I spent the waning hours of Maundy Thursday in Hell. To be more specific, in Dante's Inferno.
The Cathedral of St. John the Divine played host to its 16th annual reading of Dante's Inferno by poets, writers, and Dante translators from 9pm to just after midnight on Maundy Thursday, significant because that's when the poem takes place. I hadn't been in the Cathedral since the summer, so seeing the results of the 7-year renovation of the massive 248-foot long, 124-foot high nave was a breathtaking experience in itself. It was the perfect environment to accompany Dante Alighieri and poet Vigil through Hell.
Incense still hung in the air from the Maundy Thursday service and the stripping of the altar. Cathedrals can be spooky, even in broad daylight, but this night - with the crosses covered and no glint of brass, gold, or silver to catch what tiny bit of light might be there - was eerier than usual. More than a hundred people, by my estimate, started the journey with Dante, though fewer stayed to the glorious end.
Of course, three hours is not enough time to read all 34 cantos. Fifteen of them were selected and read by folks who seemed to know their Infernos. Most readers were published poets and New Yorkers, with the occasional outsider from Boston or Atlanta cropping up. A variety of professions were represented, including university professor, architect, film agent, musician, local tour guide, and pharmaceutical executive.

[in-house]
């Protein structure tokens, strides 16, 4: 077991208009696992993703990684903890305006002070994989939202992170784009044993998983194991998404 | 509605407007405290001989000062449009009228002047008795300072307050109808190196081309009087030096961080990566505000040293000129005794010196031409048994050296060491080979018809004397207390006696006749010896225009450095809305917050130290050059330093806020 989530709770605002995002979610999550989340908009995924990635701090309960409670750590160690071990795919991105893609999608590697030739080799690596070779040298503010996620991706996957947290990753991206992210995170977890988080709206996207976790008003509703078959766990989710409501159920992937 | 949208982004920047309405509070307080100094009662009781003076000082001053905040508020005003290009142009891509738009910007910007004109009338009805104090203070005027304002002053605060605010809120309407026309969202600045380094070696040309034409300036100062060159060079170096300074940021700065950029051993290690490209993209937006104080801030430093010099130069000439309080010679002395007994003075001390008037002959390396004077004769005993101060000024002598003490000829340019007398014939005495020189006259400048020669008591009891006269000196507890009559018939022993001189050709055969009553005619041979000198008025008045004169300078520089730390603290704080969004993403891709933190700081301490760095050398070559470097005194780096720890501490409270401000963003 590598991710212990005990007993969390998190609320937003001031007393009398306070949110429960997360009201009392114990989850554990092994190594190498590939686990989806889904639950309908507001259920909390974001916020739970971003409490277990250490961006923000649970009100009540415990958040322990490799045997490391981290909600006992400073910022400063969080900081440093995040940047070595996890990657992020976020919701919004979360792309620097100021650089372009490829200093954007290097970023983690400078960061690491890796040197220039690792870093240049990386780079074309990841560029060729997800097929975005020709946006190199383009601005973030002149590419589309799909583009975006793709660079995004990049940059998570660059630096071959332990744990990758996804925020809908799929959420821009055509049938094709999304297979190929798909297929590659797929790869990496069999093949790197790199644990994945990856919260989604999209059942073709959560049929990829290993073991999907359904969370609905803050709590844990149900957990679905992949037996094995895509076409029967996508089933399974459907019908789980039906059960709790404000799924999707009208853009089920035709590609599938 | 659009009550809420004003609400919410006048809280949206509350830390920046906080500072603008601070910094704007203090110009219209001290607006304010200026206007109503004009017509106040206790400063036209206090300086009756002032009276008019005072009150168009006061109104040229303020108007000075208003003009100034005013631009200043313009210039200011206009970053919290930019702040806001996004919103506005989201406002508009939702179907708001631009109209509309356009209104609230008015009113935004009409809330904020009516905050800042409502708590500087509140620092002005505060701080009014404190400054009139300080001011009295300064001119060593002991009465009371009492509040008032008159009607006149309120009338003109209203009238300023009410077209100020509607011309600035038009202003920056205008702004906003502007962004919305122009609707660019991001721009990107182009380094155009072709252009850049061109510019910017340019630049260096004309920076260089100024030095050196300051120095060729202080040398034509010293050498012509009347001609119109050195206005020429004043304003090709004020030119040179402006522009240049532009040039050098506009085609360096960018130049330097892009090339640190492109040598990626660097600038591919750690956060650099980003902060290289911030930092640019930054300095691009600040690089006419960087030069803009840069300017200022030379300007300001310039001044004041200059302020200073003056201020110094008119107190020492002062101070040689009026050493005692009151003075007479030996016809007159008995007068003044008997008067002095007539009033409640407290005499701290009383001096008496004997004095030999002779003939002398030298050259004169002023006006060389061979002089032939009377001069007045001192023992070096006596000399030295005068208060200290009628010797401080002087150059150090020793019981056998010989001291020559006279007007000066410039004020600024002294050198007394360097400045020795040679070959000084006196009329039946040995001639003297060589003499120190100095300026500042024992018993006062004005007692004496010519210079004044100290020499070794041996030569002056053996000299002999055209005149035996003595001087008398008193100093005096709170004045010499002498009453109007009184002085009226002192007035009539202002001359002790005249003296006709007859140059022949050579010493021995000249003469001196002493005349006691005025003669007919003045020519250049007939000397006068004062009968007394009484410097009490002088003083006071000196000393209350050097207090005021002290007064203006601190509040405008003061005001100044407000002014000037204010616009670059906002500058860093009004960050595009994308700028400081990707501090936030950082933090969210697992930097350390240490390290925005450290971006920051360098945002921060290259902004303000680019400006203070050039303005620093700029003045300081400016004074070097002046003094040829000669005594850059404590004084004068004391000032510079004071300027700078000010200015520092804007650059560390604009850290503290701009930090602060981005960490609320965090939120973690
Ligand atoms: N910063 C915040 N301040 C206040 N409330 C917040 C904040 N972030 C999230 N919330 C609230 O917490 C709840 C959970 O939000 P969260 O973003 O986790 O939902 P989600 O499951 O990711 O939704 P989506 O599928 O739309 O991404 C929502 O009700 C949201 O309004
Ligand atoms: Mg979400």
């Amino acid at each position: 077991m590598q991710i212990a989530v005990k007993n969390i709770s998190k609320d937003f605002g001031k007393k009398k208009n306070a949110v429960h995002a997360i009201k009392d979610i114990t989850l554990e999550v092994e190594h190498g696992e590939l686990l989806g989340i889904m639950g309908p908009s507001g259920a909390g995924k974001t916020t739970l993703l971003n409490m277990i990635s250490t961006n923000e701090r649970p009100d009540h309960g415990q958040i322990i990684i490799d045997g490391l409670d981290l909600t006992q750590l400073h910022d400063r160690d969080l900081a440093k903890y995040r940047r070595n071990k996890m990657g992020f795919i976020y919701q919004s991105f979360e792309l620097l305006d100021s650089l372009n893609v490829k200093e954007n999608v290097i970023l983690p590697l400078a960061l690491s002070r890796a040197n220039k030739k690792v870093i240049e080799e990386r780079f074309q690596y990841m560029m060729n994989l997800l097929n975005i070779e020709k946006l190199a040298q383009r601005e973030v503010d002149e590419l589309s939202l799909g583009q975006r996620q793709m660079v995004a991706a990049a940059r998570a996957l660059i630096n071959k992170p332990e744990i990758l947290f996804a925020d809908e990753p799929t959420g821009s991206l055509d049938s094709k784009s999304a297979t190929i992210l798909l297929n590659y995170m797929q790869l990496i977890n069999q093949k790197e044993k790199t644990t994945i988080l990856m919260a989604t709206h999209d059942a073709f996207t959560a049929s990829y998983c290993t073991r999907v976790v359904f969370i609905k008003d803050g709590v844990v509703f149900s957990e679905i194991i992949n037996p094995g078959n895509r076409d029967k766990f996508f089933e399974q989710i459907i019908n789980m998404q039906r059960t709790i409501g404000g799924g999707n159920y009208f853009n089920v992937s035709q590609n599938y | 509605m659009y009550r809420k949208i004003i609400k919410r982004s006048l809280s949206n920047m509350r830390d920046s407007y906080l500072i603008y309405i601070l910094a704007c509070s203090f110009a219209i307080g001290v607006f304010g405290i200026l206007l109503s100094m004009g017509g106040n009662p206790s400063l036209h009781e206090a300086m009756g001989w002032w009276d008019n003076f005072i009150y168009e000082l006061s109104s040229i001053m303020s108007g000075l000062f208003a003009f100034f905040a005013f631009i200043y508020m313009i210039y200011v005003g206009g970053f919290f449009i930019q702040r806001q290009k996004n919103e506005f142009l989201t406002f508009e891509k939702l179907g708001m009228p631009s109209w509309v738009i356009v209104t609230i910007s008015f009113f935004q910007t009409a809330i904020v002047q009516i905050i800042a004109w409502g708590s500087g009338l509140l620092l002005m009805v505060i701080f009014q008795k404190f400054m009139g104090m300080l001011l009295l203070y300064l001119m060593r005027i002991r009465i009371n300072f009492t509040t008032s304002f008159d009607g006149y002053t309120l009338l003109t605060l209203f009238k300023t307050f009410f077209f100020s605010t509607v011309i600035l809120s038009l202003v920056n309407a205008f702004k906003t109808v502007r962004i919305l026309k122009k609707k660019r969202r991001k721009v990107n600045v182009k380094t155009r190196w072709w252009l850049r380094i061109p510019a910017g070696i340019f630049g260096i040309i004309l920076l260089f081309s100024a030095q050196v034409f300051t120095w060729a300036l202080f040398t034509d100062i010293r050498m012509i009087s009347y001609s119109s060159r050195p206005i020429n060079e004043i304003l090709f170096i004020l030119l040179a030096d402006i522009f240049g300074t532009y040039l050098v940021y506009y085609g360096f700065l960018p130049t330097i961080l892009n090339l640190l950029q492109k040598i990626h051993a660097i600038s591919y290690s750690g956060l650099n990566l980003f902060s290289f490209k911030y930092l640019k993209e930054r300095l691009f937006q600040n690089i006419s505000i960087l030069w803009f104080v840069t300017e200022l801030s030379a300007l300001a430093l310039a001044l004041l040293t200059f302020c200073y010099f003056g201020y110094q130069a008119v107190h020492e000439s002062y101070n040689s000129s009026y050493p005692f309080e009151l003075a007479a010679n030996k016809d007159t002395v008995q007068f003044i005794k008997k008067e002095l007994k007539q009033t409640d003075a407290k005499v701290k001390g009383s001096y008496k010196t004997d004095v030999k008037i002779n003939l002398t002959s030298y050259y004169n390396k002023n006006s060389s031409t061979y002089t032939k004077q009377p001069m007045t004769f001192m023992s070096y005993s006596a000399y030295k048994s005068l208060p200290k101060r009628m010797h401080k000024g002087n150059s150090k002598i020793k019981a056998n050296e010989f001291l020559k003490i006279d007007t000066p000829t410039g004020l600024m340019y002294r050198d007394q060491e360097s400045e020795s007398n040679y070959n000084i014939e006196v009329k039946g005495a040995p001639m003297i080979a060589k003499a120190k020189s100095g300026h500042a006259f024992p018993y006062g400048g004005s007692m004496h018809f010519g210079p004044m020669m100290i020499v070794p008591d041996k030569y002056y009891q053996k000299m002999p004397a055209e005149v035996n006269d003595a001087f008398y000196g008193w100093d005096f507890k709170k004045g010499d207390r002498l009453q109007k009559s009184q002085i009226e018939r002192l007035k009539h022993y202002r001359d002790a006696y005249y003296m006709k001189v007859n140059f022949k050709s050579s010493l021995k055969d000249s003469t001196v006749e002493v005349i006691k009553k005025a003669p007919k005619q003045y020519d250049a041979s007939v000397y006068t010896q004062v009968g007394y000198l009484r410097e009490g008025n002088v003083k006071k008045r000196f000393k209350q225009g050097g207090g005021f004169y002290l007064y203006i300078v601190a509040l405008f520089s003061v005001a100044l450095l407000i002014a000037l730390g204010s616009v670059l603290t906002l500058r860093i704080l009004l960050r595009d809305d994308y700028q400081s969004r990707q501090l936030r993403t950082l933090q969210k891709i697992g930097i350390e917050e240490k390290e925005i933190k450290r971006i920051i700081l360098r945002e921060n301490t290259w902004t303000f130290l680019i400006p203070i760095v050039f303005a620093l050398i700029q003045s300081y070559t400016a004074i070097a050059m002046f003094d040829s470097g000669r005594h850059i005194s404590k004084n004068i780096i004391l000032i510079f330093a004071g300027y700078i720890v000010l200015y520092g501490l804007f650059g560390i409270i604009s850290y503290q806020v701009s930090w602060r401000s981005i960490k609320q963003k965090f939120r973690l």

Most of the cantos were long enough to require two readers, each taking half. This gave two voices, two expressive interpretations to a single segment. One canto was read entirely in the original Italian. The first half of Canto XXXIV was read in English, the end in Italian. Very powerful. Since there are innumerable English translations of Dante's work, the readers were free to choose their particular version, announcing it before they read ("I'm reading the first half of Canto XXII using the Longfellow - or Palma, or whoever - translation.")
The story stands on its own. The poetry infuses it with meter and images that bring it to life. And, shoot, any time somebody wants to read to me, I am a willing audience. I just wish I'd had my pillow and blankie (those chairs are hard and that cathedral is cold). It's easy to get caught up in the story and language, so it didn't seem like a 3-hour event to me.
After the last canto was read, the Great Organ let loose with an organ meditation that included bits of "O Sacred Head Sore Wounded." It started very quietly, then built to such crescendo that my heart was racing and the stone floors vibrating. When the music stopped I felt as though I'd been given a deep-tissue massage, all my muscles relaxed and stress relieved. Amazing!
Was it a nontraditional way to mark Maundy Thursday? I think not. Though I had participated in a Maundy Thursday Eucharist earlier in the day and had caught the end of the service at the Cathedral, this reading of Dante's Inferno opened me up to new ways of experiencing the back end of Holy Week.
That's what great art, divinely inspired, does.